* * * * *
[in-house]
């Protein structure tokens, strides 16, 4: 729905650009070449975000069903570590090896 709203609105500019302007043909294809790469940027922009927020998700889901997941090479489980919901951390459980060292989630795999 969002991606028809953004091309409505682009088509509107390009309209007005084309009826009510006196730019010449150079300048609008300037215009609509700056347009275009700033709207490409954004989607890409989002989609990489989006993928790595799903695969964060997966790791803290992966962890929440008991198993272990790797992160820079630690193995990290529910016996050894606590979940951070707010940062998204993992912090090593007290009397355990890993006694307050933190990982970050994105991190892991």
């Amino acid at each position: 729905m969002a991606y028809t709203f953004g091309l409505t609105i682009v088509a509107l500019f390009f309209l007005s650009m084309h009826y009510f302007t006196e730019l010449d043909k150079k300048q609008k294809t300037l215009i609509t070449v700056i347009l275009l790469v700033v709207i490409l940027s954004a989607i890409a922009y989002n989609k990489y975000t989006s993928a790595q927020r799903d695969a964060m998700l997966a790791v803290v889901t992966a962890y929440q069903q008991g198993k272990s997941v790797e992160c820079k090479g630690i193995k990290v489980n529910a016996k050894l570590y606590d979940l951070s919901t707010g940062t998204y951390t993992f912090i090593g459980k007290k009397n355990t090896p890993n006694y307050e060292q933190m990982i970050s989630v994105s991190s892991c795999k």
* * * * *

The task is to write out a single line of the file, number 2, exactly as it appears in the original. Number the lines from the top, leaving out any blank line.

């Protein structure tokens, strides 16, 4: 729905650009070449975000069903570590090896 709203609105500019302007043909294809790469940027922009927020998700889901997941090479489980919901951390459980060292989630795999 969002991606028809953004091309409505682009088509509107390009309209007005084309009826009510006196730019010449150079300048609008300037215009609509700056347009275009700033709207490409954004989607890409989002989609990489989006993928790595799903695969964060997966790791803290992966962890929440008991198993272990790797992160820079630690193995990290529910016996050894606590979940951070707010940062998204993992912090090593007290009397355990890993006694307050933190990982970050994105991190892991």